For that amount, a skier in BC barely gets a 2-day ski pass at one resort like Fernie or Revelstoke. Now you get why Canada isn’t a competitive destination on the world scheme of ski holidays…but this is a story I save for later on how to ski for cheap in Europe. Stay tuned!

 

As the sun goes down on our last day in Pralognan, I know for certain that we will return to enjoy more of the high alpine, the magnificent meadows and the peaceful atmosphere of Pralognan.

 

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The Bouquetin or Ibex: Pralognan’s icon

 

We are now packing our winter gear and clothing away for a two-week hiatus as we take off for Tenerife and the Canary Islands on Tuesday to meet up with my mom.

 

We hope all this fresh snow settles a bit for when we return and pursue new adventures in the Southern Alps…

À bientôt Pralognan!

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Ardèche in December: Castles, Cobbles & Chestnuts

La Coste: A Place with a Soul

The air is brisk and the almost full moon lights up the pebbled path to our cozy little apartment, a vacation rental or gite rural located on the floor above la mielerie – where the honey is extracted and stored.

 

Deep down in the valley, I can see the lights from the small settlements along la Volane, all the way to Vals-les-Bains and Aubenas, the nearest cities. I take a deep breath of pure mountain air and pause for a moment before making carrying on my way to bed.

 

We had arrived in La Coste a few hours earlier. This tiny hamlet part of the municipality of Genestelle is home to our dear friends Seb and Christine Martinez and their two boys,  Juneau (4) and Milo (2).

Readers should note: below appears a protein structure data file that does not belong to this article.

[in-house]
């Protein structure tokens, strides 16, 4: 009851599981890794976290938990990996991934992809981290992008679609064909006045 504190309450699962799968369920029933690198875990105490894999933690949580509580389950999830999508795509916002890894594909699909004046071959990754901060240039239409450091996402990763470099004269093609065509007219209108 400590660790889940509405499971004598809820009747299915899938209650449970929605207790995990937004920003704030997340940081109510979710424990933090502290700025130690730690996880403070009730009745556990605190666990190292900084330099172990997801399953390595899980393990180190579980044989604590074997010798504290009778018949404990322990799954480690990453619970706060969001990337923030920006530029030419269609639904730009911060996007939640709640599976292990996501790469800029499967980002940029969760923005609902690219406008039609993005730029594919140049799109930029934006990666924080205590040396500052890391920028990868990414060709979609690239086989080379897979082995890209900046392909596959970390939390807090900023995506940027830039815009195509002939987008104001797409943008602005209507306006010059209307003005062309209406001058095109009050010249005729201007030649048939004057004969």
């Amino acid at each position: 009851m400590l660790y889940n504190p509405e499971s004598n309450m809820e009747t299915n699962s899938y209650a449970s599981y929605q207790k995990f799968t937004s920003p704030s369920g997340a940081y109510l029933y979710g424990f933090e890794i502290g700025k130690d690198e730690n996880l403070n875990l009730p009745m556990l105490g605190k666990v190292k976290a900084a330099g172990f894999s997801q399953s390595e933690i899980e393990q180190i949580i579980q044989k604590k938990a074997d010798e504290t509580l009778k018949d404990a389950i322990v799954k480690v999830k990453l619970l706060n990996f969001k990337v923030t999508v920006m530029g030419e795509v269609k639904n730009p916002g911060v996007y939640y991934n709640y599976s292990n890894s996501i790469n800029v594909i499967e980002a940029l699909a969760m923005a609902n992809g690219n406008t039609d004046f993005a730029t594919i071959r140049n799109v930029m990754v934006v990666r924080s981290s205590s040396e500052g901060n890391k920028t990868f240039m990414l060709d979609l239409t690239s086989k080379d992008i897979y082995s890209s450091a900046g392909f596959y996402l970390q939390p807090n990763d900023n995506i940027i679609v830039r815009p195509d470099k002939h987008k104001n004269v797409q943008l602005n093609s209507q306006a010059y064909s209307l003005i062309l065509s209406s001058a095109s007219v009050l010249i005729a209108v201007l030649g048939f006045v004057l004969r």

We have known the couple for as long as we have lived in Kimberley. From epic climbing adventures to family camping trips, a shared love for France, and several Christmas Eves spent together, we have woven a deep friendship.

 

After living in BC for over fifteen years, Seb, an Ardèche native, and his wife Christine,  a Saskatchewan girl, have made the decision to come home to take over the family apiary. Sad to see them leave our home-base but so excited for their new endeavour, we made the promise to come visit them here often.

 

This promise wasn’t hard to make for the ones acquainted with La Coste and its surroundings.

 

The location in itself is just stunning: a perfect steep south-facing slope perched at 650m of elevation, fertile soil and a mild and pleasant climate. Seb’s parents Didier and Sibylle have fallen for the place – remote, cheap land with a spring of fresh water. That’s not all however as the place also has a special feel to it – which they found out when scoping out the perfect spot to build their dream during the hippie era.

 

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The hamlet in the morning fog

 

Out of the ruins – piles of old stones reminiscent of a small settlement from the early 17th century – they created a home for their family, a roof for their apiary, and a massive garden -stone by stone.